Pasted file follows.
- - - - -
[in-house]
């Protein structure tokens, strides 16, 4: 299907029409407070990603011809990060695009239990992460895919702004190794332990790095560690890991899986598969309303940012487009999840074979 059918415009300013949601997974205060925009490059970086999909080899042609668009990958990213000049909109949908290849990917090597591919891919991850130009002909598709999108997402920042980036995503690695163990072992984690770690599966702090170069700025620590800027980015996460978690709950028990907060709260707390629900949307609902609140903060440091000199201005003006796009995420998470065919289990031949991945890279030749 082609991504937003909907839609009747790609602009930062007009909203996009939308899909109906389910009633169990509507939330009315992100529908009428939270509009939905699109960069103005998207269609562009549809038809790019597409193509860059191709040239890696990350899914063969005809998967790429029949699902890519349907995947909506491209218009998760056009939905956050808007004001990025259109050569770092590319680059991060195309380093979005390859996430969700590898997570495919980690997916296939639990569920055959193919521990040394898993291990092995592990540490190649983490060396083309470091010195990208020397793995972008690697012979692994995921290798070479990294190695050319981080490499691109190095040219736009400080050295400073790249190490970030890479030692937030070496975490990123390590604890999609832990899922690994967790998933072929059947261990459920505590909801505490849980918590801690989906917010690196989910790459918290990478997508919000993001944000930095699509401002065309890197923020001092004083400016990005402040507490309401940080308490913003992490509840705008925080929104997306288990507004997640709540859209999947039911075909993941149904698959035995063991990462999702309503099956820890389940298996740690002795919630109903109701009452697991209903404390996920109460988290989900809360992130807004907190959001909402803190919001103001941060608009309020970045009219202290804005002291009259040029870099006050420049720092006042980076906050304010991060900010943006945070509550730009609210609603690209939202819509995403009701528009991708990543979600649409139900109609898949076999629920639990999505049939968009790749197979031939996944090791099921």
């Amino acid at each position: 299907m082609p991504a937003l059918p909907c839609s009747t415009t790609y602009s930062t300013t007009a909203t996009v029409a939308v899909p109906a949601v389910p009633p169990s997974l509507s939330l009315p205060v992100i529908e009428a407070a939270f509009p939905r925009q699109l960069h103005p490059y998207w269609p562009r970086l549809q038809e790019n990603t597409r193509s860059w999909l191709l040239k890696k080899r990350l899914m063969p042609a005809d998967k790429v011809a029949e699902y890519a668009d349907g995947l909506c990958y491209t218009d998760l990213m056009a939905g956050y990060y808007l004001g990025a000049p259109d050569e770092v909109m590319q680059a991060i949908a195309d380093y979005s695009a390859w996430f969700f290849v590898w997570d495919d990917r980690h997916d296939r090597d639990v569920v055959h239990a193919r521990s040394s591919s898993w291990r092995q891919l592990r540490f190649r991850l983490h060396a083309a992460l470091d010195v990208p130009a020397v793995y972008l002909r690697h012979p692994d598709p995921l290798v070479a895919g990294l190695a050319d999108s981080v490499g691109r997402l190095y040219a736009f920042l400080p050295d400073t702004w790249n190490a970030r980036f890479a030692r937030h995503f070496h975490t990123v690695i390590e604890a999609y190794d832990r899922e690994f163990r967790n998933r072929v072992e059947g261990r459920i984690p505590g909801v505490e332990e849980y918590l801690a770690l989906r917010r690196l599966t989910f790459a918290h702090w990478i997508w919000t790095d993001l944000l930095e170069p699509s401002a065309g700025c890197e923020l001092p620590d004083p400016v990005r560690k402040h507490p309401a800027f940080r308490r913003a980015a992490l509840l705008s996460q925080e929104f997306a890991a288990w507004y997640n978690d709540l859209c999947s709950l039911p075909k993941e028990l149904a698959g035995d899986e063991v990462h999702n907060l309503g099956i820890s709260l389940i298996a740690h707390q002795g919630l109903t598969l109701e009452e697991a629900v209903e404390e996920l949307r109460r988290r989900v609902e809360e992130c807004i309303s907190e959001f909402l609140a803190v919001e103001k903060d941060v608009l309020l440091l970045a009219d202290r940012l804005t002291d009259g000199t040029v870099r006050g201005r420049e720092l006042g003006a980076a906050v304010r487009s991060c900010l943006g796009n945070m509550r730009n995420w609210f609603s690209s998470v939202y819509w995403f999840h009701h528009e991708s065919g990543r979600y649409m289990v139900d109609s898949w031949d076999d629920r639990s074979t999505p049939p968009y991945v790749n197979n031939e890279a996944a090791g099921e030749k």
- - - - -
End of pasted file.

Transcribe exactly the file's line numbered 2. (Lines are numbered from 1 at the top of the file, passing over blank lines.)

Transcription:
């Protein structure tokens, strides 16, 4: 299907029409407070990603011809990060695009239990992460895919702004190794332990790095560690890991899986598969309303940012487009999840074979 059918415009300013949601997974205060925009490059970086999909080899042609668009990958990213000049909109949908290849990917090597591919891919991850130009002909598709999108997402920042980036995503690695163990072992984690770690599966702090170069700025620590800027980015996460978690709950028990907060709260707390629900949307609902609140903060440091000199201005003006796009995420998470065919289990031949991945890279030749 082609991504937003909907839609009747790609602009930062007009909203996009939308899909109906389910009633169990509507939330009315992100529908009428939270509009939905699109960069103005998207269609562009549809038809790019597409193509860059191709040239890696990350899914063969005809998967790429029949699902890519349907995947909506491209218009998760056009939905956050808007004001990025259109050569770092590319680059991060195309380093979005390859996430969700590898997570495919980690997916296939639990569920055959193919521990040394898993291990092995592990540490190649983490060396083309470091010195990208020397793995972008690697012979692994995921290798070479990294190695050319981080490499691109190095040219736009400080050295400073790249190490970030890479030692937030070496975490990123390590604890999609832990899922690994967790998933072929059947261990459920505590909801505490849980918590801690989906917010690196989910790459918290990478997508919000993001944000930095699509401002065309890197923020001092004083400016990005402040507490309401940080308490913003992490509840705008925080929104997306288990507004997640709540859209999947039911075909993941149904698959035995063991990462999702309503099956820890389940298996740690002795919630109903109701009452697991209903404390996920109460988290989900809360992130807004907190959001909402803190919001103001941060608009309020970045009219202290804005002291009259040029870099006050420049720092006042980076906050304010991060900010943006945070509550730009609210609603690209939202819509995403009701528009991708990543979600649409139900109609898949076999629920639990999505049939968009790749197979031939996944090791099921």